Men who are overweight or obese when they are diagnosed with prostate cancer are more likely to die from the disease than men who are not overweight. Even more alarming, patients with more aggressive forms of prostate cancer are even more likely to die if they are overweight.
The Kaiser Permanente study included 751 Kaiser Permanente patients with prostate cancer who underwent radical prostatectomy, an operation that includes removal of the prostate and surrounding tissue. The researchers explored the association between a patient’s Body Mass Index (BMI) and prostate cancer mortality. The study took into account tumor aggressiveness and other characteristics.
What Is Your BMI?
The study considered a BMI between 18 and 25 as healthy, a BMI of 25-30 as overweight, and a BMI over 30 as obese. Overall, men who were obese at the time they were diagnosed with prostate cancer were more than 50% more likely to die from the cancer than men with a healthy BMI.
The type of prostate cancer was also taken into account. The Gleason score measure the aggressiveness of the cancer and ranges from 2 to 10, with the highest number representing the greatest likelihood of tumor cells spreading. Men with Gleason scores of 8 or higher had even higher correlations between Body Mass Index and death.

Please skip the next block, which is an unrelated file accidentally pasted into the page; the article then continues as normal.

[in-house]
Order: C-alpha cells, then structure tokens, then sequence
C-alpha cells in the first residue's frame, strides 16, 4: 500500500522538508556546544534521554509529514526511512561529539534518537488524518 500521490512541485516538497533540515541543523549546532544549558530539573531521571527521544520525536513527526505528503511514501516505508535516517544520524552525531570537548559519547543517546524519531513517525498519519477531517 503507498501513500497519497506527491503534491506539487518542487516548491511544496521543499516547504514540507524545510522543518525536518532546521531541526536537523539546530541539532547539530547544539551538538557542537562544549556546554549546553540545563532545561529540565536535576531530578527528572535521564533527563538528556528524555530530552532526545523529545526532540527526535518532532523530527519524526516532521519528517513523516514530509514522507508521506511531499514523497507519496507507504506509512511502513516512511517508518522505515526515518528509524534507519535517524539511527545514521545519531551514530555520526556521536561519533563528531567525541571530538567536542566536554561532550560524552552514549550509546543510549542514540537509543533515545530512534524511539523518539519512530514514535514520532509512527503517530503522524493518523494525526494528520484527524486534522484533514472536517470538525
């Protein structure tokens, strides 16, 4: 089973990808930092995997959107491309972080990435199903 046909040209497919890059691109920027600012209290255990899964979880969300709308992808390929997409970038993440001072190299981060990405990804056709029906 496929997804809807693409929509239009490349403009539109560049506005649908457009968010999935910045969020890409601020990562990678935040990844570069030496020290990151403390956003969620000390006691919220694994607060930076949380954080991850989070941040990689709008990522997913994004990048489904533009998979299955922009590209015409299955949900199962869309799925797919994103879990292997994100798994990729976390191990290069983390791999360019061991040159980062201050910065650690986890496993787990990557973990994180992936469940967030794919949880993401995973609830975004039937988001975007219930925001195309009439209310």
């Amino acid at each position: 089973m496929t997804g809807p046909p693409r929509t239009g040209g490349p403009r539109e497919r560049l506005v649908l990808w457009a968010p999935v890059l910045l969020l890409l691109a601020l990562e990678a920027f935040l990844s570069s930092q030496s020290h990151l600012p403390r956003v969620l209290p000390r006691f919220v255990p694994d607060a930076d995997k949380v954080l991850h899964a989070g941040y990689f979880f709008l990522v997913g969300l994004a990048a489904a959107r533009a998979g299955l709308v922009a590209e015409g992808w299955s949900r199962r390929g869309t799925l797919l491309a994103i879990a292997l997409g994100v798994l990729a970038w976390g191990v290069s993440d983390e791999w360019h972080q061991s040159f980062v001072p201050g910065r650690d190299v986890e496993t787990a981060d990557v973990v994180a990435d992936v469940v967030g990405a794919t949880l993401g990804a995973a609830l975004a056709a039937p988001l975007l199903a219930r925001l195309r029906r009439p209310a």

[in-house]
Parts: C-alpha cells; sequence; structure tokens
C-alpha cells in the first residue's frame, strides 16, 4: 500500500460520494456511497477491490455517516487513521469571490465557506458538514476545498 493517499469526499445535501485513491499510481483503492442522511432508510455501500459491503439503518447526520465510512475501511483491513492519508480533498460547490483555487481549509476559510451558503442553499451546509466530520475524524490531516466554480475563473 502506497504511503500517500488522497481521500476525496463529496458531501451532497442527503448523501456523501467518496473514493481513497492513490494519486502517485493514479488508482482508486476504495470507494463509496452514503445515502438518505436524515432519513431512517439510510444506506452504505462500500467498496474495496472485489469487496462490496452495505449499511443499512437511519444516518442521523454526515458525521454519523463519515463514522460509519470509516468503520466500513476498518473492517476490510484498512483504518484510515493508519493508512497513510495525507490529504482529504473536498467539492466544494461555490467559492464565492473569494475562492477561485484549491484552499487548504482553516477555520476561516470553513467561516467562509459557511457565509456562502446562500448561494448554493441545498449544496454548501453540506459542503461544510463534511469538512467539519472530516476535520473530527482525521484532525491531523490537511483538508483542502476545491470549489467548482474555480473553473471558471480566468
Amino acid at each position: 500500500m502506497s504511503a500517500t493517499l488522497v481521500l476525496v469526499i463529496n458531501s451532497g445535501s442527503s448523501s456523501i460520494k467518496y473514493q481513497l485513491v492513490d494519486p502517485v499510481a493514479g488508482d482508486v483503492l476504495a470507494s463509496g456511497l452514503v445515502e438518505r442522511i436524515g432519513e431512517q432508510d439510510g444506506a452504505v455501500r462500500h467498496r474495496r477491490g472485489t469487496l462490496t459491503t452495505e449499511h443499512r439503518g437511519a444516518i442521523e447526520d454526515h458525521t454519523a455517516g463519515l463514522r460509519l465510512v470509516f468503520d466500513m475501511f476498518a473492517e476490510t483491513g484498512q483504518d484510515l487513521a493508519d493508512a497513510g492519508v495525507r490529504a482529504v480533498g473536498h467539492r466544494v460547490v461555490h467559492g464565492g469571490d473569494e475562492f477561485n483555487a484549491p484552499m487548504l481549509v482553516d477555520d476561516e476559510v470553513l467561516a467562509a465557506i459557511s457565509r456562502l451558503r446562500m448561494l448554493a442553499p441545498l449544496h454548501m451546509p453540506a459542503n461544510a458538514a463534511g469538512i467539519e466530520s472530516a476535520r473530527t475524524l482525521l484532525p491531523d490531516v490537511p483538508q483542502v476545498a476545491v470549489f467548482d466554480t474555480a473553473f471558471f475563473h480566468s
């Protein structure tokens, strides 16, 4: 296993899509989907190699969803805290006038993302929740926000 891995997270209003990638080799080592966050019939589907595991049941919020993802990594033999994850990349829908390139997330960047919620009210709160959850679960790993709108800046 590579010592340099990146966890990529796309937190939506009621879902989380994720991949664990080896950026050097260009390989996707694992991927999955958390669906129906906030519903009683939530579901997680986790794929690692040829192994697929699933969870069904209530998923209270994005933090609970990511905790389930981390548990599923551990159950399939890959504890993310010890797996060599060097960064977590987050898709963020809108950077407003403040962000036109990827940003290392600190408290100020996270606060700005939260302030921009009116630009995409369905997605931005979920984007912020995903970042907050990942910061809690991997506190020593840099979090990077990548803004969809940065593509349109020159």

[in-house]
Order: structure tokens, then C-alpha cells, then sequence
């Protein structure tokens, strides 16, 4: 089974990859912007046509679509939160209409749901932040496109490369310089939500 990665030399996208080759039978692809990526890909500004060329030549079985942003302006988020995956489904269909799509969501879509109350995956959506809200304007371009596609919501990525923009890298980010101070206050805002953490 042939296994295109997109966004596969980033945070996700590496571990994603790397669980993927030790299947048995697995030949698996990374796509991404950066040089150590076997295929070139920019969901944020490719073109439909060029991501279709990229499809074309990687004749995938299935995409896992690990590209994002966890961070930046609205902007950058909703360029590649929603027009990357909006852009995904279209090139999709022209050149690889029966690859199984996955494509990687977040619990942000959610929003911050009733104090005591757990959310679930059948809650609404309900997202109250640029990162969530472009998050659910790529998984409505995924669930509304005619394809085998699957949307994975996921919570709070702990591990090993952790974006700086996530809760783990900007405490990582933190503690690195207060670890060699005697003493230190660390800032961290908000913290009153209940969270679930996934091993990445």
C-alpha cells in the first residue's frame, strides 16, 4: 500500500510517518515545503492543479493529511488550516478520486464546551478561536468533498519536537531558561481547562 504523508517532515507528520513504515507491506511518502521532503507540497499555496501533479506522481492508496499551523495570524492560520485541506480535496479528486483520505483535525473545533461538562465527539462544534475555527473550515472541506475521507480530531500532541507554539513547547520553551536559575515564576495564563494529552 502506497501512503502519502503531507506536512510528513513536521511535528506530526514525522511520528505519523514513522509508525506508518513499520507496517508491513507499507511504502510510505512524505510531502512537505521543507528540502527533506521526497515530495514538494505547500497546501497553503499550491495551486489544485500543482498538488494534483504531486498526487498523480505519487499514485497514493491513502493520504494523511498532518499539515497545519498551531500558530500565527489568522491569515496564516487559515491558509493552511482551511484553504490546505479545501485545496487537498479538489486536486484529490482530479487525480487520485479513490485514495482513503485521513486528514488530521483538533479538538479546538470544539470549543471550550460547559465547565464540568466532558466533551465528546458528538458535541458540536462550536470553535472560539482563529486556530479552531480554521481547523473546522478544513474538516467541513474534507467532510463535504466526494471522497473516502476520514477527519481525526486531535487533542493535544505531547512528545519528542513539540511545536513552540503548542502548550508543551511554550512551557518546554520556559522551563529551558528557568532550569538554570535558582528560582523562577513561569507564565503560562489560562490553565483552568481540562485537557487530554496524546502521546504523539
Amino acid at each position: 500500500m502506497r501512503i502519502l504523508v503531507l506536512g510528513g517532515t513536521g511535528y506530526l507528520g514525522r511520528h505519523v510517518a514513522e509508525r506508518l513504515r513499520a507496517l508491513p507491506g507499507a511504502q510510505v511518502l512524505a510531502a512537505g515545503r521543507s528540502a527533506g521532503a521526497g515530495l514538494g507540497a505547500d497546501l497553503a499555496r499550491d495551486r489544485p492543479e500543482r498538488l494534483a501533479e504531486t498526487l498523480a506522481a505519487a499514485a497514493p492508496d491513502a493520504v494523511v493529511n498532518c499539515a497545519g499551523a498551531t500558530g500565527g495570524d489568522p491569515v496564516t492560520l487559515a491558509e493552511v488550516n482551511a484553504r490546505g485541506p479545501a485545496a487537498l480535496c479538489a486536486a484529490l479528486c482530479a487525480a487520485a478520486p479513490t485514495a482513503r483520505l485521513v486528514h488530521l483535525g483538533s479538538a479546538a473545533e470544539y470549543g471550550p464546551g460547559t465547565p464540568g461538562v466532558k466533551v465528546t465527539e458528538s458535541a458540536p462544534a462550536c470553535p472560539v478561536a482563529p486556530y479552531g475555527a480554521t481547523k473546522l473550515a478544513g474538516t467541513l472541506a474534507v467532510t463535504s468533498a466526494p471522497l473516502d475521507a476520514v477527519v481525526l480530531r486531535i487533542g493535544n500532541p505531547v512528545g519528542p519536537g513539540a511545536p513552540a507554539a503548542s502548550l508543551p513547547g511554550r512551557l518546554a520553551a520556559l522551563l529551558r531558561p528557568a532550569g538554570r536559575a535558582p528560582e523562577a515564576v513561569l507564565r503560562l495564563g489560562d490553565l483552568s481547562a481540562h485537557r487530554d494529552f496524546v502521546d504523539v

“We found among patients undergoing surgical treatment for prostate cancer, weight at time of diagnosis is more strongly correlated with prostate cancer survival than many other factors researchers have studied in the past, including some prostate cancer treatments,” said lead author Reina Haque, PhD, a researcher at Kaiser Permanente Southern California’s Department of Research & Evaluation in Pasadena, Calif.
Important Study Triggering More Research
Additional studies are needed to determine which lifestyle modifications, such as diet or exercise, could prolong a prostate cancer patient’s life. The current study only looked at men who underwent prostrate surgery. Further investigation is needed to determine if the findings of this study apply to men who received other treatments such as radiation or hormone therapy.
In previous studies, the connection between men’s weight at prostate cancer diagnosis and likelihood of survival was based on self-reported or otherwise uncertain body weight data. This made previous claims linking obesity and prostate cancer mortality somewhat controversial. However, this study used BMI collected from actual medical records, instead of self-reported data, so this study is more convincing.
The biological relationship between obesity and prostate cancer prognosis is still not fully understood, so research is ongoing. Bottom line, this is yet another study advising you to exercise, eat right and maintain a healthy weight.